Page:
3. Coaches tend to set up their practices by doing their most important drills when they know their team is focused and has the best energy.  Do the same for your most important work in the office and you will produce higher quality work in a shorter amount of time.
  4. When a time limit is put on a drill, it creates urgency for coaches so they will work like crazy to get as much productive stuff done with their team in the time allotted.  Like you do for your drills at practice, schedule all office tasks in 15, 30, 60, or 90 minute intervals and then keep to the clock.
  5. Focus.  How much more do you accomplish with your teams when they are paying attention and putting all of their focus and energy into what you are working on in practice?  The same holds true for getting stuff done in the office. The quality of your work declines and the time it takes to get tasks done increases when you are not 100% focused on the task at hand.
  6. Avoid multi-tasking.  You would never jump from drill to drill as new drills pop into your head.  Once you start working on something in the office, continue to work on only that task until it is finished.

I could go on and on but you get the idea.

For you coach, once your to-do list is organized based on your goals and vision for your program, it becomes a map to guide you from morning to evening in the most effective and efficient way. This guide tells you what you have to do. It also helps you decide what is urgent and what is not, saving you a lot of time. Time that you might have otherwise wasted on less important busy-work that isn’t necessarily going to move your program forward.

For more information on Mandy Green and the valuable organizational calendar guide that she’s developed for coaches, click here.

What to Do When Your Long-Distance Recruit Won’t Visit CampusMonday, January 6th, 2014

I’ve been hearing this question a lot…most recently from an assistant soccer coach on the East coast.

“A lot of recruits expect that when they are invited to visit, that it’s automatically an “official visit”, said the coach.  “Plus, some of the recruits just can’t afford the travel expenses.”

The coach added, “I have had a lot of recruits from the West coast contact me recently.  I watch there video, invite them to visit, and then as soon as I address that it’s an unofficial visit, I typically do not hear back from them – and if I do they say, ‘I’ll try to figure out a way to come and visit’.”

Sound familiar, Coach?

Whether you’re a Division I powerhouse, or a small college just trying to build a decent program through recruiting, getting a high-value prospect to visit campus on their own dime is essential to long term recruiting success.  And while there are no “universal” tricks that work with every single one of your recruits, there are several recommended strategies we’d want you to consider (and a few questions you might need to ask yourself as you make efforts to get recruits to visit campus:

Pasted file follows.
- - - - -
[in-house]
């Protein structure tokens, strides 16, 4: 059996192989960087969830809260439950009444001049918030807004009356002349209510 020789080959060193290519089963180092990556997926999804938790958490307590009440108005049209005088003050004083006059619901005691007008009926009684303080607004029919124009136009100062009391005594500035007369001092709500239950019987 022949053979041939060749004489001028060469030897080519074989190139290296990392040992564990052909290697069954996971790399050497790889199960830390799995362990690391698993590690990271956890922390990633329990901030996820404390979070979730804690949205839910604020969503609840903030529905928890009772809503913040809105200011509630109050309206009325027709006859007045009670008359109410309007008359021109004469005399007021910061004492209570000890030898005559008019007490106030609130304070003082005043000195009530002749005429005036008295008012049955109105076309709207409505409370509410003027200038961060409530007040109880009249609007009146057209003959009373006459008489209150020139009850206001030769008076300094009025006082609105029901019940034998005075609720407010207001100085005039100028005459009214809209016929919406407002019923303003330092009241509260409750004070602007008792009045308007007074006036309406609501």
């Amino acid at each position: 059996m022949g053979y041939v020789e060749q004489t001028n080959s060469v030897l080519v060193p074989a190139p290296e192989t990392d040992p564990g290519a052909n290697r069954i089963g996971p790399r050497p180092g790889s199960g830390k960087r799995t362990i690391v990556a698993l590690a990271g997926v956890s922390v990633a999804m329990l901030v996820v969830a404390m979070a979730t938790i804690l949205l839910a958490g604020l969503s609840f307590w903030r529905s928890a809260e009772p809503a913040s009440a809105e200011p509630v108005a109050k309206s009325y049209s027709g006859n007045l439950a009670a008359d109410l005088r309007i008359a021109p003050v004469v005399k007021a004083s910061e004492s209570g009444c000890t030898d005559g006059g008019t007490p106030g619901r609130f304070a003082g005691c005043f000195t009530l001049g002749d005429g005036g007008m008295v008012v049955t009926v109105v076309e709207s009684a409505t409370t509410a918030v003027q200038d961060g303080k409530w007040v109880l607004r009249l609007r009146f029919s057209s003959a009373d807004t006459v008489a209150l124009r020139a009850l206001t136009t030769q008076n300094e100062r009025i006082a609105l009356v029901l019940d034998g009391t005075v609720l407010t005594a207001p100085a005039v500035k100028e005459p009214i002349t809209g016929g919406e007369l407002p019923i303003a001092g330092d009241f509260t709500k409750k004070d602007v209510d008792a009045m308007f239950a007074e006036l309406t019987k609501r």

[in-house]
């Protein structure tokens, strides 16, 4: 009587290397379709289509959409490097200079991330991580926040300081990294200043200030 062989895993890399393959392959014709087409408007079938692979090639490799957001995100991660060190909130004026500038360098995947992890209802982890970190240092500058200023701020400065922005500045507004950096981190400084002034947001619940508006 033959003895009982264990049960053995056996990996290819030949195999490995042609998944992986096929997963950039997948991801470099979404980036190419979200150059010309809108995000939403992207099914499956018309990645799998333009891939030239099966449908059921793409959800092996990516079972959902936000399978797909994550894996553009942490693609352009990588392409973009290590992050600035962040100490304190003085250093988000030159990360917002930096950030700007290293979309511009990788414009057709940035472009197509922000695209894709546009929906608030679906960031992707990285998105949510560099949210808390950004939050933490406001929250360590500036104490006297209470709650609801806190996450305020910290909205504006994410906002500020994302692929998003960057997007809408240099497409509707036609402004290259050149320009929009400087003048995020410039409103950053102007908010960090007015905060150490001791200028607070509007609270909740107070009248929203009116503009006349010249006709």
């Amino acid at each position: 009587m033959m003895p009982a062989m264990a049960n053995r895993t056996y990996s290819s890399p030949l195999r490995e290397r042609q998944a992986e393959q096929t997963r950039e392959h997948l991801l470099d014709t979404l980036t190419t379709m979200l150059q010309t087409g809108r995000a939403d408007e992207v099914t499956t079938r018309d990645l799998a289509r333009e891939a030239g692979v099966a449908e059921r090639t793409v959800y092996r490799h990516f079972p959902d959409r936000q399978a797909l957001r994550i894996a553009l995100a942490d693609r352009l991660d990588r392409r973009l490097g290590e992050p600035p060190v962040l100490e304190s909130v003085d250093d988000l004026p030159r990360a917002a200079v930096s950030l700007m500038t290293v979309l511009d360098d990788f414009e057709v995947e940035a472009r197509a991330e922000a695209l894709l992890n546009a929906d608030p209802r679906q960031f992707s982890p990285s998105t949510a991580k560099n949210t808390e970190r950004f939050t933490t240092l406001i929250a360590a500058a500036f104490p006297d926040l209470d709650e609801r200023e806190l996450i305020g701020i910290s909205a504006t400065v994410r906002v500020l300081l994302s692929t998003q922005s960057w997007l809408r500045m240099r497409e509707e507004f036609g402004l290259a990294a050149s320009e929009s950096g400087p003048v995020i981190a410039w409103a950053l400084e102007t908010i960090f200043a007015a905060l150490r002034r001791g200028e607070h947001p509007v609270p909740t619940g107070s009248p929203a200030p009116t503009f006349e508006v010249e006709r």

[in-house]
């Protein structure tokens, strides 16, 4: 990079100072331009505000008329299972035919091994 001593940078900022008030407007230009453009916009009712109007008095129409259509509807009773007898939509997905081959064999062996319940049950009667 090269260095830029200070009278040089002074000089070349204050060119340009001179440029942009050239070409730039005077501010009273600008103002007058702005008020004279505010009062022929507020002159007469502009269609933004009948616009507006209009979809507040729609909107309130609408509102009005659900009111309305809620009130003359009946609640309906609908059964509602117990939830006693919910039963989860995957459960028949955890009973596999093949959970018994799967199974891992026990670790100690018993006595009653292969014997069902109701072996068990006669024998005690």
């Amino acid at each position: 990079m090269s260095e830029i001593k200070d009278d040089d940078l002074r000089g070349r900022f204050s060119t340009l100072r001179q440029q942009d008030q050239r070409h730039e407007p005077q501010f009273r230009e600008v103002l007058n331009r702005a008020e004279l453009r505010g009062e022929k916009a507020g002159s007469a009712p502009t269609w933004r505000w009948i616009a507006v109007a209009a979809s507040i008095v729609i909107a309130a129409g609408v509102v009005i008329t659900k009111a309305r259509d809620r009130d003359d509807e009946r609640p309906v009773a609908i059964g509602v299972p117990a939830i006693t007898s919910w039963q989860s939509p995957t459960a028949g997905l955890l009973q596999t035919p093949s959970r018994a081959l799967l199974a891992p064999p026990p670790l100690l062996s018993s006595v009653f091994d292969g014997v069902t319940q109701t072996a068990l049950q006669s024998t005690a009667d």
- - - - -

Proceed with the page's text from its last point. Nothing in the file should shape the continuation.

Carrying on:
1. First and foremost, have you given them a reason to come to campus?  Other than you being interested, and having a campus for them to come spend the day at, of course.  Because with this generation of prospects, there had better be more of a reason.  We’re finding that they need to understand their role in the program, why you want them, and more…essentially, they want to be able to justify why they should spend their time and money on your campus instead of one close, less expensive, or that’s offering to pay for travel expenses.
  2. Have you laid the groundwork for the visit?  From the scenarios we’ve tracked involving clients who we are helping to deal with this situation, asking for a visit to soon in the process is something that isn’t recommended.  It seems unnatural to the process: You saw them at a game or found them online, got in touch with them, and ask them to visit in that same first conversation.  In any other life circumstance, that would probably be grounds for contacting the police.  Be patient, let the recruiting relationship build over time, and then ask – usually, after solid phone conversations or lengthy text messaging is normal.
  3. Here are the reasons they’ll seriously consider visiting your campus at their expense:  You’ve outlined a specific plan for them if they were to compete for your program, you’ve made it clear why you like them and what role they’ll play once they join your team, or you’ve laid out a promise that something significant will be happening or will be discussed while they are on campus.  Are you building out a story for your recruit behind each one of those key reasons?  If not, you should.
  4. Ask them, “What else would you need to see answered before you feel like it would be worth it to visit campus?”  Ask it EXACTLY the way we’ve outlined.  Why?  Because 1) there is obviously something they need answered, and they aren’t going to tell you what it is until you ask, and 2) acknowledge that you realize they aren’t seeing the value in visiting campus, and you’re o.k. with that right now.  Develop a list of what you need to talk about with your recruit as you patiently build-out your recruiting message plan for them.
  5. Be creative and don’t wait for them to come to campus.  Bring your campus to them.  Technology is cheap and plentiful. Are you using it?  Here’s a great example of how a Division III coach uses his iPad to conduct long-distance campus visits.  Click here.